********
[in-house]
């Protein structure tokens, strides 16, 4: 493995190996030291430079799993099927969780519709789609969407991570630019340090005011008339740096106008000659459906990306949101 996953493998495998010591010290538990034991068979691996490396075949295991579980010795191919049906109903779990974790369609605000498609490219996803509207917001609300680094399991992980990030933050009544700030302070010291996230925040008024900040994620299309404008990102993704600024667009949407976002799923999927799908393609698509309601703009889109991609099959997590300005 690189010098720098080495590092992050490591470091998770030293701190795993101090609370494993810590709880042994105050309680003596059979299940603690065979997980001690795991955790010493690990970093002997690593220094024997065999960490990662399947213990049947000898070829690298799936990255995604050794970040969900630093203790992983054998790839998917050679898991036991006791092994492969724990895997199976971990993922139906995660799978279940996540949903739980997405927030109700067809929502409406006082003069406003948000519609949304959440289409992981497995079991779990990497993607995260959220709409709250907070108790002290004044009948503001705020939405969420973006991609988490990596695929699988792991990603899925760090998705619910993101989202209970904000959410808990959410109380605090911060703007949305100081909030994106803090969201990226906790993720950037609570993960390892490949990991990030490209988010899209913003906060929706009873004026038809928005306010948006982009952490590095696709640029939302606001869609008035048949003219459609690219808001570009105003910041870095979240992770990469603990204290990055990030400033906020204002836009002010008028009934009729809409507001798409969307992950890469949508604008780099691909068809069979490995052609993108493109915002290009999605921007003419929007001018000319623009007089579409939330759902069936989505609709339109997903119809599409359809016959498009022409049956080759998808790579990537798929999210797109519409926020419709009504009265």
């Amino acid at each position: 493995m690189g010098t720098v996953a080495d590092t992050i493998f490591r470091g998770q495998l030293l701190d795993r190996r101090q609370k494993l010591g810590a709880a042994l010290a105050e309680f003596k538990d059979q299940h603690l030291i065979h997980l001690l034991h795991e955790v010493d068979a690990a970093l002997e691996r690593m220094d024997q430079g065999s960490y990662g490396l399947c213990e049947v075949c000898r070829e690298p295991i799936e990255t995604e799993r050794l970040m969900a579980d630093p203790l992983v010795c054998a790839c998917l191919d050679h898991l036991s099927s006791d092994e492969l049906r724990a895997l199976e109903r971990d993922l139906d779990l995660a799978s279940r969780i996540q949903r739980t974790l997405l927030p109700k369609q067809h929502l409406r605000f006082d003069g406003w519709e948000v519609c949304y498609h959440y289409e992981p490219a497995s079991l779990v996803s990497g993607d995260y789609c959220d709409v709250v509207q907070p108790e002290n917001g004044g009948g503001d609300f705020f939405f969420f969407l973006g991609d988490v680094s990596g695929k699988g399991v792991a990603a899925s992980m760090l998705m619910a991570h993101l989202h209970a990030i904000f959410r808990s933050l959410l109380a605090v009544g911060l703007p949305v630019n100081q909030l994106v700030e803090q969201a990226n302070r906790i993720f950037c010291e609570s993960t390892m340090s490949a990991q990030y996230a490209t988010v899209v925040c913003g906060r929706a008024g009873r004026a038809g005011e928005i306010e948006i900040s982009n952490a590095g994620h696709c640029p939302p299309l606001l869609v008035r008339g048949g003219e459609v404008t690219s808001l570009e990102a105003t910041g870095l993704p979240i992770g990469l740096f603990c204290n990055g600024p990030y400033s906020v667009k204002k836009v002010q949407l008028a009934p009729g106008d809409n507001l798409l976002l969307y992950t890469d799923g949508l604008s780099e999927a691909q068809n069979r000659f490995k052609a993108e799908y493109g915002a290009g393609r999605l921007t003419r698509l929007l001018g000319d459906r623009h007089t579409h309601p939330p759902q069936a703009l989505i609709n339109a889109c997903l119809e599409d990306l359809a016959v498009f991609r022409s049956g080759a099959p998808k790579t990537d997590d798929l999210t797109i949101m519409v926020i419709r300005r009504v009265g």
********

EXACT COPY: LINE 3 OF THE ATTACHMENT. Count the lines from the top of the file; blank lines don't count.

């Amino acid at each position: 493995m690189g010098t720098v996953a080495d590092t992050i493998f490591r470091g998770q495998l030293l701190d795993r190996r101090q609370k494993l010591g810590a709880a042994l010290a105050e309680f003596k538990d059979q299940h603690l030291i065979h997980l001690l034991h795991e955790v010493d068979a690990a970093l002997e691996r690593m220094d024997q430079g065999s960490y990662g490396l399947c213990e049947v075949c000898r070829e690298p295991i799936e990255t995604e799993r050794l970040m969900a579980d630093p203790l992983v010795c054998a790839c998917l191919d050679h898991l036991s099927s006791d092994e492969l049906r724990a895997l199976e109903r971990d993922l139906d779990l995660a799978s279940r969780i996540q949903r739980t974790l997405l927030p109700k369609q067809h929502l409406r605000f006082d003069g406003w519709e948000v519609c949304y498609h959440y289409e992981p490219a497995s079991l779990v996803s990497g993607d995260y789609c959220d709409v709250v509207q907070p108790e002290n917001g004044g009948g503001d609300f705020f939405f969420f969407l973006g991609d988490v680094s990596g695929k699988g399991v792991a990603a899925s992980m760090l998705m619910a991570h993101l989202h209970a990030i904000f959410r808990s933050l959410l109380a605090v009544g911060l703007p949305v630019n100081q909030l994106v700030e803090q969201a990226n302070r906790i993720f950037c010291e609570s993960t390892m340090s490949a990991q990030y996230a490209t988010v899209v925040c913003g906060r929706a008024g009873r004026a038809g005011e928005i306010e948006i900040s982009n952490a590095g994620h696709c640029p939302p299309l606001l869609v008035r008339g048949g003219e459609v404008t690219s808001l570009e990102a105003t910041g870095l993704p979240i992770g990469l740096f603990c204290n990055g600024p990030y400033s906020v667009k204002k836009v002010q949407l008028a009934p009729g106008d809409n507001l798409l976002l969307y992950t890469d799923g949508l604008s780099e999927a691909q068809n069979r000659f490995k052609a993108e799908y493109g915002a290009g393609r999605l921007t003419r698509l929007l001018g000319d459906r623009h007089t579409h309601p939330p759902q069936a703009l989505i609709n339109a889109c997903l119809e599409d990306l359809a016959v498009f991609r022409s049956g080759a099959p998808k790579t990537d997590d798929l999210t797109i949101m519409v926020i419709r300005r009504v009265g």